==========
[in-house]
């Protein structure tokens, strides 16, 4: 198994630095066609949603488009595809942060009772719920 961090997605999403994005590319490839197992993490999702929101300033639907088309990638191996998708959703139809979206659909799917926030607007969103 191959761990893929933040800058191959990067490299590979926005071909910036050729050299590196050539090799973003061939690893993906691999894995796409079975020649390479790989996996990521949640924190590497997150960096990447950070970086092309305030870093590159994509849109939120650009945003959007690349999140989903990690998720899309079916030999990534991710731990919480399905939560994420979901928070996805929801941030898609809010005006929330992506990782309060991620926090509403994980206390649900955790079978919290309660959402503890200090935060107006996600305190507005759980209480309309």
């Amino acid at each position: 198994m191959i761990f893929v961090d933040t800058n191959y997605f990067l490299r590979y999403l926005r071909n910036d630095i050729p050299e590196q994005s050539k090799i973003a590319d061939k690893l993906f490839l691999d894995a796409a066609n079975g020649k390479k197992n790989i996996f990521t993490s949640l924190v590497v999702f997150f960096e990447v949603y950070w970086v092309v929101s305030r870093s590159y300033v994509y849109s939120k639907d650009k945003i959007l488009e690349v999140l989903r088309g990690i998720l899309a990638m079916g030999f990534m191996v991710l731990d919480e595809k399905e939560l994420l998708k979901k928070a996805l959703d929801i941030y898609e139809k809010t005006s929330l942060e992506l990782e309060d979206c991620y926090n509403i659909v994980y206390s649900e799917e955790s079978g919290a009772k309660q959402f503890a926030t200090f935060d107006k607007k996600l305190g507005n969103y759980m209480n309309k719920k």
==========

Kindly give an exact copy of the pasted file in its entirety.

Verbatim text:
[in-house]
């Protein structure tokens, strides 16, 4: 198994630095066609949603488009595809942060009772719920 961090997605999403994005590319490839197992993490999702929101300033639907088309990638191996998708959703139809979206659909799917926030607007969103 191959761990893929933040800058191959990067490299590979926005071909910036050729050299590196050539090799973003061939690893993906691999894995796409079975020649390479790989996996990521949640924190590497997150960096990447950070970086092309305030870093590159994509849109939120650009945003959007690349999140989903990690998720899309079916030999990534991710731990919480399905939560994420979901928070996805929801941030898609809010005006929330992506990782309060991620926090509403994980206390649900955790079978919290309660959402503890200090935060107006996600305190507005759980209480309309």
């Amino acid at each position: 198994m191959i761990f893929v961090d933040t800058n191959y997605f990067l490299r590979y999403l926005r071909n910036d630095i050729p050299e590196q994005s050539k090799i973003a590319d061939k690893l993906f490839l691999d894995a796409a066609n079975g020649k390479k197992n790989i996996f990521t993490s949640l924190v590497v999702f997150f960096e990447v949603y950070w970086v092309v929101s305030r870093s590159y300033v994509y849109s939120k639907d650009k945003i959007l488009e690349v999140l989903r088309g990690i998720l899309a990638m079916g030999f990534m191996v991710l731990d919480e595809k399905e939560l994420l998708k979901k928070a996805l959703d929801i941030y898609e139809k809010t005006s929330l942060e992506l990782e309060d979206c991620y926090n509403i659909v994980y206390s649900e799917e955790s079978g919290a009772k309660q959402f503890a926030t200090f935060d107006k607007k996600l305190g507005n969103y759980m209480n309309k719920k």